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Kite surfers took advantage of the wind south of Madeira Beach.

Tampa Bay

Scenes from Pinellas Beaches as Hurricane Michael slips by

The Tampa Bay area once again avoided major impacts from a catastrophic storm as Hurricane Michael breezed through the Gulf of Mexico far offshore before barreling into Mexico Beach on Florida’s panhandle. While the area avoided any catastrophic damage, strong currents and a slight storm surge left Pinellas Beaches a wreck.

Dead fish washed up all the way to the garbage cans at Madeira Beach.

At Madeira Beach, the stench of rotten fish and the respiratory sting of red tide was still in the air as dead fish still dotted the shoreline and were washed up far further up the beach than they had been before the storm.

Kite surfers took advantage of the wind south of Madeira Beach.

The rough waters pounding the beach along Madeira Beach and other local beaches churned up foam that blew along the shore as a few curious residents and visitors surveyed the effects of Michael’s wrath in the Gulf.

Rough waters created foam along the shore line.

The waves on beaches from St. Pete Beach north to Madeira Beach where Florida Politics surveyed the damage rivaled Florida’s east coast on a calm day. There were a handful of surfers braving the wind and currents – and red tide – but they could only be seen driving over John’s Pass far out in the distance.

Waves along Pinellas Beaches were choppy, but big enough to surf.

At Treasure Island, the iconic expansive beach was largely intact. Some standing water pooled in the sea oats and the beach was littered with seaweed and still a few dead fish from red tide.

Treasure Island looked almost unscathed.

St. Pete Beach might have seen the worst effects from the surf and periodic heavy rains. Portions of the beach were had lakes of water pooled into mini-ponds. The Beau Monde hotel went from a beach front property to a literal waterfront property.

Water pooled along the Beau Monde hotel, flooding the beach front access from the hotel pool.

A quick drive through St. Pete Beach and Sunset Beach neighborhoods showed no signs of flooding – just some minor standing water. People were out walking their dogs during breaks in the rain and enjoying the reprieve from what has been a blisteringly hot October.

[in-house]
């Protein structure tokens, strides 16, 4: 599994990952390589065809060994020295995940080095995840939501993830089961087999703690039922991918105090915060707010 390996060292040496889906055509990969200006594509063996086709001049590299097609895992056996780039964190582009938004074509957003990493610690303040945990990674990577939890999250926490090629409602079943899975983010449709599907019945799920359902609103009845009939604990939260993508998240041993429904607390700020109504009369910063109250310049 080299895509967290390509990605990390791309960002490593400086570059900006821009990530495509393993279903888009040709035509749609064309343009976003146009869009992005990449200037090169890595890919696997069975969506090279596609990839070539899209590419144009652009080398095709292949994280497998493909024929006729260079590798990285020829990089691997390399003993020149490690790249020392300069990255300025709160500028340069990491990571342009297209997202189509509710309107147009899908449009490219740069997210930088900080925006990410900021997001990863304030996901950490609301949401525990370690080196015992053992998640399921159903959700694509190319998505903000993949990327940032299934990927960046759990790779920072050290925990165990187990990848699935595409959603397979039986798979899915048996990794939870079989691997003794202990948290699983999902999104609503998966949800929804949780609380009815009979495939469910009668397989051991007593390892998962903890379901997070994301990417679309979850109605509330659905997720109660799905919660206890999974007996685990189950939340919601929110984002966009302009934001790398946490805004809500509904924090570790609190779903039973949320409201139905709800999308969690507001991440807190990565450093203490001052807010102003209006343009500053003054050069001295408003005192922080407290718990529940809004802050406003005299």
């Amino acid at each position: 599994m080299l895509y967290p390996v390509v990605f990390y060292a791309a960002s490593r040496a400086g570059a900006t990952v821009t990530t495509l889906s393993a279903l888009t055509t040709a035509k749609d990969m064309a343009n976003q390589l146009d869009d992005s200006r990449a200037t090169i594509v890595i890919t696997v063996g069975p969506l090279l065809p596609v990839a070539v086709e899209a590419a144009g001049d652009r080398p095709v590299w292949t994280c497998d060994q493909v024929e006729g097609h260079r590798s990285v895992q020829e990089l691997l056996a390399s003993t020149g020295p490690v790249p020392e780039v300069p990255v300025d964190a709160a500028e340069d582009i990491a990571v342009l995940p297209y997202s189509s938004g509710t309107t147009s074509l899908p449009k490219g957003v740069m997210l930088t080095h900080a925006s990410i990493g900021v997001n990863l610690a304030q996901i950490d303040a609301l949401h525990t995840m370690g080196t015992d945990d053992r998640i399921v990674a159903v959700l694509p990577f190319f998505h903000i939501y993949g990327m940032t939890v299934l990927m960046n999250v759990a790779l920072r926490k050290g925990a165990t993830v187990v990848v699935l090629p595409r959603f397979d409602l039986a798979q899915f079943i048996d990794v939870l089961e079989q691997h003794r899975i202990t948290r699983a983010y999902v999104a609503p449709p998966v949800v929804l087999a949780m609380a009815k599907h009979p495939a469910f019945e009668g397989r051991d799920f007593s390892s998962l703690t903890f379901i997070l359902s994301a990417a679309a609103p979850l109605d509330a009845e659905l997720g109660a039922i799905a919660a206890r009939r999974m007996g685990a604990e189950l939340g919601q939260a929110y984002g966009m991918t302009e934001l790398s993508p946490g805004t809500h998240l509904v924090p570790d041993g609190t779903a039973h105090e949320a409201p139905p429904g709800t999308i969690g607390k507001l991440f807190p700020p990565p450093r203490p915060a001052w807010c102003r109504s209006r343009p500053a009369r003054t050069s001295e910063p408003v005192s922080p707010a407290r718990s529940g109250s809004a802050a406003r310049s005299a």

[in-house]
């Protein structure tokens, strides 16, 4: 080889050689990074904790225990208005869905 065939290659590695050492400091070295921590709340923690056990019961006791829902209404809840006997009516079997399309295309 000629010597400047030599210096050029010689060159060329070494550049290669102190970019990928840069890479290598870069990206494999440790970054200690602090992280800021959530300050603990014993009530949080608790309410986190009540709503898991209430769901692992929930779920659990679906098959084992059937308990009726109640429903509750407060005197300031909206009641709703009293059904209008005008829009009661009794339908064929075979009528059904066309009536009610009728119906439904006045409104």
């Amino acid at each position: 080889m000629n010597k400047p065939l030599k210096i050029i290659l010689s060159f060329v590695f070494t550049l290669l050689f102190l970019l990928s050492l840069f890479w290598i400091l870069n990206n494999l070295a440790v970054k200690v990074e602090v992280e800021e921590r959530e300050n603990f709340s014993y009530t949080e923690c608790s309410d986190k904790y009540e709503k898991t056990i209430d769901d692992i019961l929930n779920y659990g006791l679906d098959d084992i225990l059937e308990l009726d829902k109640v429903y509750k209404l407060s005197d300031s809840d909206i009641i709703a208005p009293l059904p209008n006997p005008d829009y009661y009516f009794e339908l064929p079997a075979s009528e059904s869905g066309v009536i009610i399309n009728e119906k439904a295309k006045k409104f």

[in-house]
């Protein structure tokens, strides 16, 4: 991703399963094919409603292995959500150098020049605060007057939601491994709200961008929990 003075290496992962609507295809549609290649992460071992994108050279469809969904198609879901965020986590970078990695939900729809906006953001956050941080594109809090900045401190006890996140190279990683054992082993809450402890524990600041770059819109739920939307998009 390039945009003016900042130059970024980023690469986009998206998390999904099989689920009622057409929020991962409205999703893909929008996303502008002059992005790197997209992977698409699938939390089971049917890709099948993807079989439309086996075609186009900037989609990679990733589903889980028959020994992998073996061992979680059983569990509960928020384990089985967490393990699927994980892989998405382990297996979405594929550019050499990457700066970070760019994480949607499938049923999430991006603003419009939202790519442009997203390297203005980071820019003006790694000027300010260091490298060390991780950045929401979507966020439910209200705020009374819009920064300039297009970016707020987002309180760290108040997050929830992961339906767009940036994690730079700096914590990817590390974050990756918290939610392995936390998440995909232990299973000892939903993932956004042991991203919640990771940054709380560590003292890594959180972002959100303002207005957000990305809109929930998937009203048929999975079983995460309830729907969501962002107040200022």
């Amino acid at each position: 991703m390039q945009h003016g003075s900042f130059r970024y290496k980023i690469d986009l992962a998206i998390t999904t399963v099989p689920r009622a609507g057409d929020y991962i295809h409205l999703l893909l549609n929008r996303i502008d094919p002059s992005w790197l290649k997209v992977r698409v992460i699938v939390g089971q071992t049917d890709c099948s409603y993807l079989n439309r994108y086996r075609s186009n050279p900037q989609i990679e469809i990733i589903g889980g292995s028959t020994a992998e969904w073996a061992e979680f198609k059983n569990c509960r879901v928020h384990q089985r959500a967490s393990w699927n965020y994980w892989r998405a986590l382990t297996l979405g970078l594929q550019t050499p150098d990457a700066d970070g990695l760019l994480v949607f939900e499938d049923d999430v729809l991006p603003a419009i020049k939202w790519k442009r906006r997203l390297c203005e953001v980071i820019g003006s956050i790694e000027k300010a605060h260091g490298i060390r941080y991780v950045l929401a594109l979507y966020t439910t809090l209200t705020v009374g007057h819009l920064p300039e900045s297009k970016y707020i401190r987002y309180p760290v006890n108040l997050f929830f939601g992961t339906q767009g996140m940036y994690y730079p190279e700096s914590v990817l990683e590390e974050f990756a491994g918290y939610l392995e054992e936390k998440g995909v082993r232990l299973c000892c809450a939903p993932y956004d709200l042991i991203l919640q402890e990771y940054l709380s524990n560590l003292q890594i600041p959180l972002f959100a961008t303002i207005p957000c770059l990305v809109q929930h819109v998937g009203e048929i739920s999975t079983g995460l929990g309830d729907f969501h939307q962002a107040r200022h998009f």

Caddy’s on the Beach in Sunset Beach was packed with bar-goers despite the weather, but the beach itself was empty … except for an ironic bench.


This bench might not have been referring to the post-Michael beach.

Photos by Janelle Irwin Taylor and her daughter, Zoe.

Janelle Irwin Taylor has been a professional journalist covering local news and politics in the Tampa Bay area since 2003. Most recently, Janelle reported for the Tampa Bay Business Journal. She formerly served as the sole staff reporter for WMNF News and previously covered news for and various local neighborhood newsletters. Her work has been featured in the New York Daily News, Free Speech Radio News and Florida Public Radio and she's been interviewed by radio stations across the nation for her coverage of the 2012 Republican National Convention. Janelle is a die-hard news junkie who isn't afraid to take on big names in local politics, including Tampa Mayor Bob Buckhorn, the dirty business of trash and recycling in St. Pete and contentious issues surrounding transit. Her work as a reporter and radio host has earned her two WMNF awards including News Volunteer of the Year and Public Affairs Volunteer of the Year. Janelle is also a devoted wife and mother to three brilliant and beautiful daughters who are a constant source of inspiration and occasional blogging fodder.

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Contributors & reporters: Phil Ammann, Jim Rosica, A.G. Gancarski, Joe Henderson, Janelle Irwin, Dan McAuliffe, Jacob Ogles, Scott Powers, Bob Sparks, Andrew Wilson.
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